NANFA-- the lost account-very long!

Nicholas J. Zarlinga (
Tue, 23 Jul 2002 20:27:10 -0400

Only because you people have nothing better to do than to read long
accounts of other people's activities! This is from Rob "Ha!" Carillio
(and I think he did a very nice job-it makes me wonder if I was really

Nick Zarlinga
Aquarium Biologist
Cleveland Metroparks Zoo
216-661-6500 ex 4485

"Fish worship... is it wrong??" (Ray Troll)


MAY 11, 2002

By: Rob Carillio Warren,

Looking back over recent years in my area of residence, never would I
have expected feeling as though I could step back and pass the torch on to
a whole new group of individuals so eager to learn about, share, and
spread the knowledge to others, as to the beauty and importance native
fishes and habitats play in our daily lives. Such importance of Native
Fishes, in particular, was clearly evident at the May 11th, 2002
NANFA/Cleveland Aquarium Society/Mahoning River Consortium Stream Life
Observation Outing.

This natural adventure toured a group of at least 30, into three different
area watersheds, The Mahoning, The Grand, and The Shenango, to discover an
underwater world unknown and unseen to many. Weather participants at
the outing were novice, expert, young or old, witnessing first hand, the
living underwater world of Ohio's Native Fishes, never ceases to draw
growing interest, fascination, and most important, generate a well
deserved understanding and respect for our local rivers and streams!

Before I shortly outline each of the three stops at the three streams, I
want to extend some gratitude to some very special people! First, I want to
thank property owners, Lloyd Gintert, (Southington, Ohio) and Larry Garlock
(Kinsman, Ohio) for their gracious cooperation on allowing us access to
the streams that traversed across their lands! Their allowance of us to
do so, demonstrates a genuine desire to help educate the public on the
importance of keeping our water resources clean and healthy! Thank you
gentleman! In addition, I would like to compliment NANFA members Mark
Binkley, Brian Migchelbrink and Nick Zarlinga for assisting the many
participants during this outing, and offering their expertise on Native
Fishes! With that said, let's begin!!!

Our first stop would have everyone meeting at Eagle Creek, which is a
Mahoning River Tributary and part of The Ohio River Drainage. Our location
would place us between Southington and Newton Falls, Ohio. After,
introducing myself and going over preliminary rules of "stream etiquette"
with the group, we would split up in three pods to survey at least 150
yards of the stream for fish and other aquatic life. Eagle Creek, as
always, greets visitors with plenty of densely shaded streamside forests,
keeping water temperatures cooler than most streams I visit in the area,
where some areas of the stream allow for penetration of more sunlight.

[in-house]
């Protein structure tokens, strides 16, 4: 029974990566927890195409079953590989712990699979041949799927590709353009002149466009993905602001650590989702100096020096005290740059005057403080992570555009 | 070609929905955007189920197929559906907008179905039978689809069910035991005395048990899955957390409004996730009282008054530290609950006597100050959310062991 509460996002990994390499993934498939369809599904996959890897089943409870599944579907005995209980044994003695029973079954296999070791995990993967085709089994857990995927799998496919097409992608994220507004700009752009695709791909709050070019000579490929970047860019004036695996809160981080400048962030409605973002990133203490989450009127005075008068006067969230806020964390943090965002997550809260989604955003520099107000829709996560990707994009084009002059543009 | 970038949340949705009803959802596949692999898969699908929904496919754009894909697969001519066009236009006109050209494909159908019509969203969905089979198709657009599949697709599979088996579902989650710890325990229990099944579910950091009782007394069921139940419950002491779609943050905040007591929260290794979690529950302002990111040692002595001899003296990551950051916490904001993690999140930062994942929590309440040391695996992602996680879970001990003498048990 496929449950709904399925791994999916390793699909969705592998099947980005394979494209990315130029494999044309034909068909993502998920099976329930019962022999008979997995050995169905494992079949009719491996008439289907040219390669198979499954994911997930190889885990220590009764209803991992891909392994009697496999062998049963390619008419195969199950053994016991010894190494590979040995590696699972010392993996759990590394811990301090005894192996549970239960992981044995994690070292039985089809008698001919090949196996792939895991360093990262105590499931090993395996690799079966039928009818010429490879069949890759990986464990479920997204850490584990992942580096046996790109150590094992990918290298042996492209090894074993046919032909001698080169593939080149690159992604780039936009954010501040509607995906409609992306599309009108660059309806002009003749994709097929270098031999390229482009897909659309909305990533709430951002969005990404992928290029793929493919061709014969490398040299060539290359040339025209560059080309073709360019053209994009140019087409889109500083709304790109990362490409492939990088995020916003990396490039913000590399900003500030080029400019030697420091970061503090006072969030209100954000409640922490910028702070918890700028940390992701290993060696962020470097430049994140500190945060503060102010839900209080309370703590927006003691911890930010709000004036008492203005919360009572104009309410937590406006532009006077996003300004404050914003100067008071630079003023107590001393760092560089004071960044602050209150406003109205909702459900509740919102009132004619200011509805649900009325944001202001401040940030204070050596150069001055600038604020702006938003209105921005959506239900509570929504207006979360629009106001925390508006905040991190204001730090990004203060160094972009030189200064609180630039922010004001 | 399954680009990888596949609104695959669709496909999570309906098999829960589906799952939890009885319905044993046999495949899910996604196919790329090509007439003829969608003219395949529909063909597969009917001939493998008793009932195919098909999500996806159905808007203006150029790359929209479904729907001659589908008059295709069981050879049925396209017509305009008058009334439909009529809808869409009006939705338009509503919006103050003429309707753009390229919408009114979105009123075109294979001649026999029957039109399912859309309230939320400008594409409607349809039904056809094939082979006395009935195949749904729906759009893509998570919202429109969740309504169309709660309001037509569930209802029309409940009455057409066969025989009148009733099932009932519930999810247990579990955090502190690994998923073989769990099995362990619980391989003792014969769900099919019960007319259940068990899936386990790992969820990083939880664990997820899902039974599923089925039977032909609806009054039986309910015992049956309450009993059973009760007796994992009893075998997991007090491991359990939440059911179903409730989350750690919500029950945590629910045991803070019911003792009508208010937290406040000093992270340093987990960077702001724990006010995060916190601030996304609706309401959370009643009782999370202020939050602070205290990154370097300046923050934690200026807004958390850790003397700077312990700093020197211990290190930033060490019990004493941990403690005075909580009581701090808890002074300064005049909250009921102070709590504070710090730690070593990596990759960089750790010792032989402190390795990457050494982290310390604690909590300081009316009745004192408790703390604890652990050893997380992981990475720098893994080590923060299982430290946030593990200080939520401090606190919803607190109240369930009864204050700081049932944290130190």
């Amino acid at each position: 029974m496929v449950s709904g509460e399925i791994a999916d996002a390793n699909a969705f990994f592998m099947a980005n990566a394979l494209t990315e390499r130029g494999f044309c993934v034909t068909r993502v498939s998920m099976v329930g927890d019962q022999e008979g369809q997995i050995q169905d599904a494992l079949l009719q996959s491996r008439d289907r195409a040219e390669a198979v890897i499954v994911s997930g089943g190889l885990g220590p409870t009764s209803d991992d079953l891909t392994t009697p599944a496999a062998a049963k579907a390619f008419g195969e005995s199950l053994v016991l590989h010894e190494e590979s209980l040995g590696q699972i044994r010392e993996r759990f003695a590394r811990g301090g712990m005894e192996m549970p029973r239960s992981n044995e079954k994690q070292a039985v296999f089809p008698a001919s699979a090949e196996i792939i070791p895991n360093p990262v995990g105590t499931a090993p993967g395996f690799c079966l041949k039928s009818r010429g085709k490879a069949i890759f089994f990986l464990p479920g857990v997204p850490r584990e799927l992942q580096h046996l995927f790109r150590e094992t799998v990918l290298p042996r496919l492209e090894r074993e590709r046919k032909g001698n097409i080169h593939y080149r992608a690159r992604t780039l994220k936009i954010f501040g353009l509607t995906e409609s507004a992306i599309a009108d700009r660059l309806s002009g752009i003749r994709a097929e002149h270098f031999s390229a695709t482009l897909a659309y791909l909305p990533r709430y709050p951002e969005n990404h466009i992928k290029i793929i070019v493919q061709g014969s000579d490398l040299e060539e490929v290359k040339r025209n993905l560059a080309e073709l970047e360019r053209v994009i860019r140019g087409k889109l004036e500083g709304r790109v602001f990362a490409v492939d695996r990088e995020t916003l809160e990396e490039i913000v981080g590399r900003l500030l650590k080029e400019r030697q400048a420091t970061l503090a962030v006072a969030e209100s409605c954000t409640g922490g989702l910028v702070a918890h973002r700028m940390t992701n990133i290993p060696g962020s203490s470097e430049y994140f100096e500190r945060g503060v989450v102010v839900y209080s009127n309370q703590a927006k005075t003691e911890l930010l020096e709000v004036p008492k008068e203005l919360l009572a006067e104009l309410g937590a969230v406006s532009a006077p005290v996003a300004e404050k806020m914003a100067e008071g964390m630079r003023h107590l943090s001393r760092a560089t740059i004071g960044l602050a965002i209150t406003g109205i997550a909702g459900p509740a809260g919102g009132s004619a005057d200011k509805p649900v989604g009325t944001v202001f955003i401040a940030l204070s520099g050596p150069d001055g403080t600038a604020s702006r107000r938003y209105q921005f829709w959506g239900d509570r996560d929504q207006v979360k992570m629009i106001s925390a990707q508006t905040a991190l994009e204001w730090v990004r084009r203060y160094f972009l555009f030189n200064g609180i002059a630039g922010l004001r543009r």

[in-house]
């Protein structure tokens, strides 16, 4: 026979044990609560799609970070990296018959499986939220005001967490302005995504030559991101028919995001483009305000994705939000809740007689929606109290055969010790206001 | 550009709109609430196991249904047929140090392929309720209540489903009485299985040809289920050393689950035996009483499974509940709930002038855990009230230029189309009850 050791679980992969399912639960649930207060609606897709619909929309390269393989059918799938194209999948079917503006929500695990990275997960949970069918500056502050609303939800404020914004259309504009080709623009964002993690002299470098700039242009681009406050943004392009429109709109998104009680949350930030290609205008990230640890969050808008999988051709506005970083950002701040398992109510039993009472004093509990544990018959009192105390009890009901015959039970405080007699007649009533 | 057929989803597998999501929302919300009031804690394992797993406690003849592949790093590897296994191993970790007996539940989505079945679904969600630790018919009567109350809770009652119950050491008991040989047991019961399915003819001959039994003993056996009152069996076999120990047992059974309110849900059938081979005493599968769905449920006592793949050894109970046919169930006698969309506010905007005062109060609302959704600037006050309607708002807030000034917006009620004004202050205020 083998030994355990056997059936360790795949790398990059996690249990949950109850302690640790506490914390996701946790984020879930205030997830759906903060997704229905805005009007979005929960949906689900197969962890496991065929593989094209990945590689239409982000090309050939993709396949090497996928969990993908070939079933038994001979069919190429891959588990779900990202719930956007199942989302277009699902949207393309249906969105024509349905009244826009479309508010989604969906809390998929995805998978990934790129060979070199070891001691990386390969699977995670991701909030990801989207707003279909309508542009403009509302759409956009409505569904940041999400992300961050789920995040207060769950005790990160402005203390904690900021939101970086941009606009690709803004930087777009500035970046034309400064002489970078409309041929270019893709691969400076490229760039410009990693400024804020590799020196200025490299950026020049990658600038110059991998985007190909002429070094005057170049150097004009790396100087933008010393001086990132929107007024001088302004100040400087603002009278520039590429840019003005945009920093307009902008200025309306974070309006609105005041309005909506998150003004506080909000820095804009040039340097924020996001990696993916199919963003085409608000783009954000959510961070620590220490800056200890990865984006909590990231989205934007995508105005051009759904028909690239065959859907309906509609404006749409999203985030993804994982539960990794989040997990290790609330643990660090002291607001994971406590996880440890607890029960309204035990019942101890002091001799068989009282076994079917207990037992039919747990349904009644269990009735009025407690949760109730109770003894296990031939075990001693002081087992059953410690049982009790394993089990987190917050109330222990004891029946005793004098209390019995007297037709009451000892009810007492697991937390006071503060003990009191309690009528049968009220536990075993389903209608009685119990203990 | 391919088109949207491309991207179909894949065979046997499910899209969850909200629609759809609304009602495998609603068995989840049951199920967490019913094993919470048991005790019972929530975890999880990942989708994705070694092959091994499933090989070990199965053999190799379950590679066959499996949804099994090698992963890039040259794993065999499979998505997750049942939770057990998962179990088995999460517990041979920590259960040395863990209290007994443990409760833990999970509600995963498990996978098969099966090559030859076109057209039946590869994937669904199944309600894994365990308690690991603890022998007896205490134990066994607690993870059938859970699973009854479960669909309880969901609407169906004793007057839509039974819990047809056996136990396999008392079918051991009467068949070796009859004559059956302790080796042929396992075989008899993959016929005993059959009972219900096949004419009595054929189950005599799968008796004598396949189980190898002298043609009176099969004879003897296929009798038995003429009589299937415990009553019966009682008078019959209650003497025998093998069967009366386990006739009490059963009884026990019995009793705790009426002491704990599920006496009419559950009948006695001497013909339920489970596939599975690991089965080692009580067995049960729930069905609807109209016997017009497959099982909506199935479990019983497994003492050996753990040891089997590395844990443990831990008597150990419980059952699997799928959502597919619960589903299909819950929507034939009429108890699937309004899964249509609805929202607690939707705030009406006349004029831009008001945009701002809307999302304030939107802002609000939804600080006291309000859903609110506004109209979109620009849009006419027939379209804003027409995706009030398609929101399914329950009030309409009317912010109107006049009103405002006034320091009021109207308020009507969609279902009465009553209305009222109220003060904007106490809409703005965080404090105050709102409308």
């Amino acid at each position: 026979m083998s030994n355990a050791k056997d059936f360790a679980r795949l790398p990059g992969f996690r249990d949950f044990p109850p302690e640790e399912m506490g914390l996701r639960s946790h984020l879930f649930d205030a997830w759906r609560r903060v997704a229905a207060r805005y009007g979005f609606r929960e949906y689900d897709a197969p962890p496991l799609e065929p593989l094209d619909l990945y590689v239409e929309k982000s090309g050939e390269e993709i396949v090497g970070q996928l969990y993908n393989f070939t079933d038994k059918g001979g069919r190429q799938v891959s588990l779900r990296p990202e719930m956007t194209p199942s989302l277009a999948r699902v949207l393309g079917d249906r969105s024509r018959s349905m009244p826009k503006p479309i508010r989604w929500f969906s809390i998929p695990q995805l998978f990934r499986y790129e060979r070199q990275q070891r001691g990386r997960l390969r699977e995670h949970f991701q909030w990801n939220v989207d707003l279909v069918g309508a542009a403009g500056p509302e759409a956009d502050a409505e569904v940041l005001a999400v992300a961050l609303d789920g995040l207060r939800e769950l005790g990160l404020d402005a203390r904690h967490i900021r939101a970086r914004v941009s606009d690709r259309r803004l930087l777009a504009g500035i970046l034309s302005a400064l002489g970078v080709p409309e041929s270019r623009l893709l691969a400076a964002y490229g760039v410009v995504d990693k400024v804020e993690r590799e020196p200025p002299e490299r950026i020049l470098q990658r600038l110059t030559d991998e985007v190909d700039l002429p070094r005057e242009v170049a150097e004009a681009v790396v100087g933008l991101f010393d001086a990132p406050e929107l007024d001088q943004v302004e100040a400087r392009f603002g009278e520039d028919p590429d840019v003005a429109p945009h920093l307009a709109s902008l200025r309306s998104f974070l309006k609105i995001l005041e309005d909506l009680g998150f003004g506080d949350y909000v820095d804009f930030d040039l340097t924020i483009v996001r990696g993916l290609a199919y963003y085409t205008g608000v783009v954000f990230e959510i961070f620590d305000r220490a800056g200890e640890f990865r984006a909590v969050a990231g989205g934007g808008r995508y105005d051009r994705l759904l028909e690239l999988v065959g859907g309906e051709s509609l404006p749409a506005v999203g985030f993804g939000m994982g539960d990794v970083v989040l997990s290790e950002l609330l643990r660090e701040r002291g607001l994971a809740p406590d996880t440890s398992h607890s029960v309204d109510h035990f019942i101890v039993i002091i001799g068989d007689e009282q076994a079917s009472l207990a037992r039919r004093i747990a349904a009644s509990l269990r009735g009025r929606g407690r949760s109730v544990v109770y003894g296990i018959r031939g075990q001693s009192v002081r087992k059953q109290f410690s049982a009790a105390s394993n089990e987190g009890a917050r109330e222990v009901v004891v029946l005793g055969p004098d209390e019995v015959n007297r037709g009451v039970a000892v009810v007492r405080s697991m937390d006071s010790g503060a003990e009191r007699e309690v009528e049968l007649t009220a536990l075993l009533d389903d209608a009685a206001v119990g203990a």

Since the weather forecast was calling for a rather cool and partly
cloudy day, most of us brought some kind of jacket or extra t-shirts.

I want to point out that the mosquitoes of Eagle Creek don't care what the
temperature is, because they will be there waiting for blood, and as
usually is the case, those venturing into the stream today became a nice
tall drink of red wine for these aggressive little guys! I'm glad I
didn't forget the organic repellent! I'd rather smell like a life-size
citronella candle than to walk away donating half of my blood to the local
mosquito blood drive!

Now that we're mosquito proof, it's now time to become waterproof!!! With
waders on, cameras and nets in hand, we made our way into the steadily
flowing waters of the small river. I was hoping that we would find some
calm pools in the stream where we would witness some amazing breeding
behavior and colors of Common Shiners and Central Stonerollers. This was
not to be the situation, however, as with recent rains swelling the local
waterways, most of the existing calm pool habitats, simply became part of
the higher water "run" habitat which was Eagle Creek this day! I was
volunteering today to keep an inventory of the species found, so as the
three groups began netting the waters, I did my best to see what each
catch yielded! At the end of this story, I will separately list the
species findings of each stream!

Because of the rather turbid and somewhat less than clear waters, some
of the color patterns and markings on the fishes became washed out. This
was not to hold true with the Greenside Darters, however, as they were as
visually dazzling as ever, displaying bright sparkling emerald green fins,
deep brown mottled markings, and even some deep blues along the length of
the body! It looked to me as though an expert pen and ink artist delicately
hashed in the patterns on this little animal! As I assisted in holding
up the viewing container of which the fish was placed in, it was
satisfying to see the amazement on the faces of especially those who have
never witnessed anything like this so close to home! What's more, when
Nick Zarlinga (NANFA member/Aquatic Biologist-Cleveland MetroParks Zoo),
explained to the group some of the physical make up and behavior of such